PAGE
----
what the books don't say.

When I was newly pregnant with my first child, I looked at every book on parenting I could find.  I tucked Happiest Baby on the Block into my beach bag in Hawaii, I curled up into my comfy corner on our green couch with Baby Wise, and I made sure I was seen reading The Vaccine Book and Attachment Parenting in the lobby at doctor appointments, lest any of the staff should see me as an unfit new mother. And these books had good information, they did. As the months I had left of pregnancy dwindled down to weeks, I took comfort in thinking that I had a cure for colic, an improved vaccine schedule, and an eat-play-sleep method of parenting all tucked away in my back pocket.

But that, friends, is where they stayed. Because my baby girl came, and I held her for naps even though I knew I was supposed to put her down. I fed her every time she cried at night until she was eight months old, even though I knew it would just create bad habits. I did not modify the vaccine schedule our pediatrician recommended, even though I was aware of all the risks. And we did not co-sleep, even though the book said she would probably like me better when she is a teenager if we did.

I think I mostly did things wrong. If we are going by the books, that is.

But what the books don’t say is that being a mom is not really a matter of what you’ve read or have not read. Being a mom is about having a heart that can balloon with joy and love and gratitude but just as quickly deflate with frustration and exhaustion and defeat. Being a mom means feeling the happiest and most content you have ever felt and then sometimes just minutes later wanting to shut the bathroom door and cry. (Or put lipstick on. To each her own when it comes to coping mechanisms.) Being a mom is really about how deep you can go into your heart, both to find forgiveness and to ask for it. It’s losing all the pride you had in your former body, job, housekeeping, and social circles and finding instead two big blue eyes looking at you for all the answers. Which you mostly don’t have, but it’s pretty amazing to have a precious little face sitting on your lap who believes you anyway.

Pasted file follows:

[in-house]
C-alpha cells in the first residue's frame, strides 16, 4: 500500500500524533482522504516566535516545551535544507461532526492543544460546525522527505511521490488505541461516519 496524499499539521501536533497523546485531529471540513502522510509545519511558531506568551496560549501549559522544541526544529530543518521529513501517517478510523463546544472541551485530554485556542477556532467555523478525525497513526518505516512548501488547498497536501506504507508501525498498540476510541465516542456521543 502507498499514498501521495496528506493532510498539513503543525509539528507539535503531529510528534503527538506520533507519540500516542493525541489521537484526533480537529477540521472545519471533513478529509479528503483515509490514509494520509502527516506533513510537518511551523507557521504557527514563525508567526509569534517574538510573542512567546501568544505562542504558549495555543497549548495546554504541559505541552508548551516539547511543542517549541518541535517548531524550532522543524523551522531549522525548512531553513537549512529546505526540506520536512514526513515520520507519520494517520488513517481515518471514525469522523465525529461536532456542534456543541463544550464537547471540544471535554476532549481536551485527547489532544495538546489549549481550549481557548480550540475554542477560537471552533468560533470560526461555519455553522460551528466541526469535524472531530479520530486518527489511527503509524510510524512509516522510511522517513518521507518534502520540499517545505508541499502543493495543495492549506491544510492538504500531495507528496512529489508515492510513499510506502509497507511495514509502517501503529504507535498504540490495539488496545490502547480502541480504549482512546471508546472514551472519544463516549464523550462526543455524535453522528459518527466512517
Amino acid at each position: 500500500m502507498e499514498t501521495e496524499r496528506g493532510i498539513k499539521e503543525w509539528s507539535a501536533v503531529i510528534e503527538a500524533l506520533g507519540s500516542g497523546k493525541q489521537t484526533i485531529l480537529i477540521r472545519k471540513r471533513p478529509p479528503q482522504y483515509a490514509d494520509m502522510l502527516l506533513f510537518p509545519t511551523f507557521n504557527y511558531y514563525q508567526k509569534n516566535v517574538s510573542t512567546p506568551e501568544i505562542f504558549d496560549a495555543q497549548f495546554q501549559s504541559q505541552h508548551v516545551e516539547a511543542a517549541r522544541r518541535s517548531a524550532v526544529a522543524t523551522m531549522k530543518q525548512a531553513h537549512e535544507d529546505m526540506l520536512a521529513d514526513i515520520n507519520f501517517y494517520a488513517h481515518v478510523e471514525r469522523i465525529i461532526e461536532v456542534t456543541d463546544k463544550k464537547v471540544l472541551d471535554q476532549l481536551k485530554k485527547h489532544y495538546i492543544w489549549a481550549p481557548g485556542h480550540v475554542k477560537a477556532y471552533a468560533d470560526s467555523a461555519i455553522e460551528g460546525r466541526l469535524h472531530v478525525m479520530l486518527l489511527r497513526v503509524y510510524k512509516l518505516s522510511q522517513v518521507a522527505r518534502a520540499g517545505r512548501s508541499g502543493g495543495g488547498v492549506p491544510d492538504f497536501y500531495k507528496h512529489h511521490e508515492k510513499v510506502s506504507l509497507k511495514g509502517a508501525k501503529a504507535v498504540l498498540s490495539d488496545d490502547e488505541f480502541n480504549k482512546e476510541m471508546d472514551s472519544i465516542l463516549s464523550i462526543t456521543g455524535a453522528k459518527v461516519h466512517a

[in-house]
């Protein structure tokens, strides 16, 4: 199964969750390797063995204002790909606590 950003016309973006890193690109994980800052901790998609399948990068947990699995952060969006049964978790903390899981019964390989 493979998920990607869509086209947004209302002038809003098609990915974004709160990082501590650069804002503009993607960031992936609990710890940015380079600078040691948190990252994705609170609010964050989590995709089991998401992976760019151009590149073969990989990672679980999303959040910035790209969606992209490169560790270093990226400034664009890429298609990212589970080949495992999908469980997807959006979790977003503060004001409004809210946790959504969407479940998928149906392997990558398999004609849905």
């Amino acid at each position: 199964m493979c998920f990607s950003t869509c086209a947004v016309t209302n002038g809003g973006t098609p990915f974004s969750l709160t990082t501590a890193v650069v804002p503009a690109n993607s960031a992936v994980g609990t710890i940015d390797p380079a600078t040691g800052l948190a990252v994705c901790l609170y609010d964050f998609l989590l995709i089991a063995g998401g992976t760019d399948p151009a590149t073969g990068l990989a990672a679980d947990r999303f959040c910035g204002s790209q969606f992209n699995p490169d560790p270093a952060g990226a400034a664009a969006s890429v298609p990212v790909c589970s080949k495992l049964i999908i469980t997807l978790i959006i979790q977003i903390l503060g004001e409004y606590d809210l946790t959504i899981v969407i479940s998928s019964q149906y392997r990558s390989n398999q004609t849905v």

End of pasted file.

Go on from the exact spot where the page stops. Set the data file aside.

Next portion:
What the books never tell you is that the best way to be a mom is not to know it all, it’s to make a million mistakes and then fix them. Because that is always going to be what life is. 

My books do look pretty nice on the shelf, and I’m glad I read them. Because knowledge is power, right? Well, it’s a little bit of power, but what’s even more powerful is love. The unconditional, relentless, spit-up-on, nursing at two a.m., first steps, good night kisses, beautiful, messy kind of love.

That’s mom love. Books don’t tell you much about that.

But those big blue eyes? They sure do.   


Written by Katie Blackburn